Jan Swafford has recently written two interesting (albeit lengthy) posts on Slate.com‘s music channel that I thought I’d share with you. The first is about a unique collection of 19th century pianos in Massachusetts and their keepers, Pat and Michael Frederick, and how playing composers’ works on the pianos they wrote them for is a much different experience than hearing them on, say, a modern Steinway. It’s an enjoyable read, and best of all there are lots of music clips of performances on the older pianos to demonstrate the difference. The recording of the “Moonlight” Sonata on a Viennese piano from 1805 is a little disappointing–it’s very quiet, and there are lots of other ambient noises that obscure much of the effect–but the following recording comparing the modern and older pianos playing the “Appassionata” Sonata is much better and shows a very discernible difference in tone quality, especially in the lower register. The remaining comparisons are all pretty cool and worth a listen; and the closing remarks about the current homogeneity in piano brand sales and tone quality is also insightful.

“Why you’ve never really heard the ‘Moonlight’ Sonata”


I was referred last week to an interesting article by a fellow CFAMC composer. It talks about a new book by Philip Ball called The Music Instinct, in which he finds that there’s a neurological reason why people find it hard to enjoy atonal music by Schoenberg, Webern and the like. Apparently our brains are always looking for patterns in the music we listen to, and while music by Bach, Mozart and other classical composers naturally has the sort of organization that lends itself to pattern recognition, the music of twentieth century atonal composers is devoid of such patterns. (An interesting quote: “We measured the predictability of tone sequences in music by Arnold Schoenberg and Anton Webern and found the successive pitches were less predictable than random tone sequences.”) To his credit, though, Ball qualifies, “That isn’t to say, of course, that it is impossible to listen to, it is just harder work. It would be wrong to dismiss such music as a racket.” It reminds me of something my piano teacher at Cal State Fullerton used to say: he said that he enjoyed listening to modern, avant-garde music–as long as he was in the mood to work hard enough to understand it. Check out the Telegraph article at the following link and let me know what you think!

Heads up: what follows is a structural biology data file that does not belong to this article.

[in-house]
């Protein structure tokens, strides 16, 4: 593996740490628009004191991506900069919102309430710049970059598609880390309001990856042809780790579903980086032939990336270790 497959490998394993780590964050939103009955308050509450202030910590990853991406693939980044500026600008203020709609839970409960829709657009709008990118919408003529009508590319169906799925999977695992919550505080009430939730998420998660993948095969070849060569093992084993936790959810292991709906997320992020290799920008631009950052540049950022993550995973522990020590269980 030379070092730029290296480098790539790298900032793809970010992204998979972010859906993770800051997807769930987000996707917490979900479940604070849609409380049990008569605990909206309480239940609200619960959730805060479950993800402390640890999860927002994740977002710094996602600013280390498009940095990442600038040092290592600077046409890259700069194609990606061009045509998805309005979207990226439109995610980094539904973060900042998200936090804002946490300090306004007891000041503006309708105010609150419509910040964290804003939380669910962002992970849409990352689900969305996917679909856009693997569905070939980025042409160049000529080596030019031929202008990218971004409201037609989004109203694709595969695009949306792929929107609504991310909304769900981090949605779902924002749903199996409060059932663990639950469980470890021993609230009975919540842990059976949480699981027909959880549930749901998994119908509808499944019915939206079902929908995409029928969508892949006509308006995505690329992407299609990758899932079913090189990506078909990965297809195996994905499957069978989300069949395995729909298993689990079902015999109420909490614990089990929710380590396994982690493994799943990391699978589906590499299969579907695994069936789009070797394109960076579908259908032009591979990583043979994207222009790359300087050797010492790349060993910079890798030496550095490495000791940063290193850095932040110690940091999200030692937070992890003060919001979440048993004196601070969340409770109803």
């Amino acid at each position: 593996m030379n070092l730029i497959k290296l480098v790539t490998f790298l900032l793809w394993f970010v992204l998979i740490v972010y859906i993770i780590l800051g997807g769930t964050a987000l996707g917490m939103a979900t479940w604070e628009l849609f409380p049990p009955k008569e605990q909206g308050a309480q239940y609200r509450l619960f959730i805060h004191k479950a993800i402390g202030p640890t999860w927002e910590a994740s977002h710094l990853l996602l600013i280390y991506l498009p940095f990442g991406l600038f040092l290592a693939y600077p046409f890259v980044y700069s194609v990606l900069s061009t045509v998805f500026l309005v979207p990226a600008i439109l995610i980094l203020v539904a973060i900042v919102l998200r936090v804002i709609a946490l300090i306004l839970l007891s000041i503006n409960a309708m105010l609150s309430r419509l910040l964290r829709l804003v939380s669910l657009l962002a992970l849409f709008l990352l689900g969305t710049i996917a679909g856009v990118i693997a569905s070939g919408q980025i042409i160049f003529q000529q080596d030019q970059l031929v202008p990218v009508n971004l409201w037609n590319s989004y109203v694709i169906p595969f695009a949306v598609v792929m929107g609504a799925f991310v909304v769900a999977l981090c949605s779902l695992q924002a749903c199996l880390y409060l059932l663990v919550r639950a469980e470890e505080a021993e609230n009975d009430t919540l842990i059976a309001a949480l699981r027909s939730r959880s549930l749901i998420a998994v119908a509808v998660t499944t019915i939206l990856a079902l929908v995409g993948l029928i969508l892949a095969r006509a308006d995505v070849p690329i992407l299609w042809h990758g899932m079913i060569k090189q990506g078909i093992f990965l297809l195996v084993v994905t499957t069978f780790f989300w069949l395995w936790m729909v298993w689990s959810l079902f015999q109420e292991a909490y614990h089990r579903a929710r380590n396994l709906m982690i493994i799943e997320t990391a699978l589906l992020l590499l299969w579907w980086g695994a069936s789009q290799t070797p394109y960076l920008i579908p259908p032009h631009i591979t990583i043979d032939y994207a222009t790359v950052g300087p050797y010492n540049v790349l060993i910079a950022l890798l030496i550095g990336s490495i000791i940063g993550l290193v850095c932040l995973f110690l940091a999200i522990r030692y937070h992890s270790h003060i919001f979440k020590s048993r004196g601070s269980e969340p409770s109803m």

“Audiences hate modern classical music because their brains cannot cope”


TLB Update

Posted by AJ Harbison at 6:49 pm

Greetings, readers! (If there are any readers left…)

I apologize for the lack of posts recently–I’ve been posting only about once a month for a while now. There are basically two reasons for this. First, I’ve been extremely busy. I’m currently leading worship for my church, recording hymns of the month for the same church, recording my own CD Songs From My Shelf, rolling out new website stuff, composing concert music, trying to practice guitar and piano more, etc.–I’ve been too busy creating and playing music to write about it on the blog. Second, writing blog posts has become less enjoyable and more of a chore for me, so I’m not nearly as excited about it as I used to be.

However! I’m not ready to give up on the blog quite yet. So I’m going to give it one more try. I’m going to try to post more consistently, but it’ll be more along the lines of one or two posts a week than the three or four I’d originally hoped for. There are several ways you can follow the blog (apart from just checking www.thelisteningblog.com) if you’d like to stick around:

And one more thing: if you’d like to see TLB continue, I would love for you to comment on my posts. I know that comments, or lack of them, don’t by themselves indicate how many readers I have; but it’s so much more encouraging when I receive comments, even if it’s just to say that you liked the post or you’ve listened to the same piece.

I hope to be able to post some new content this week. Thanks for your support–and thanks for listening!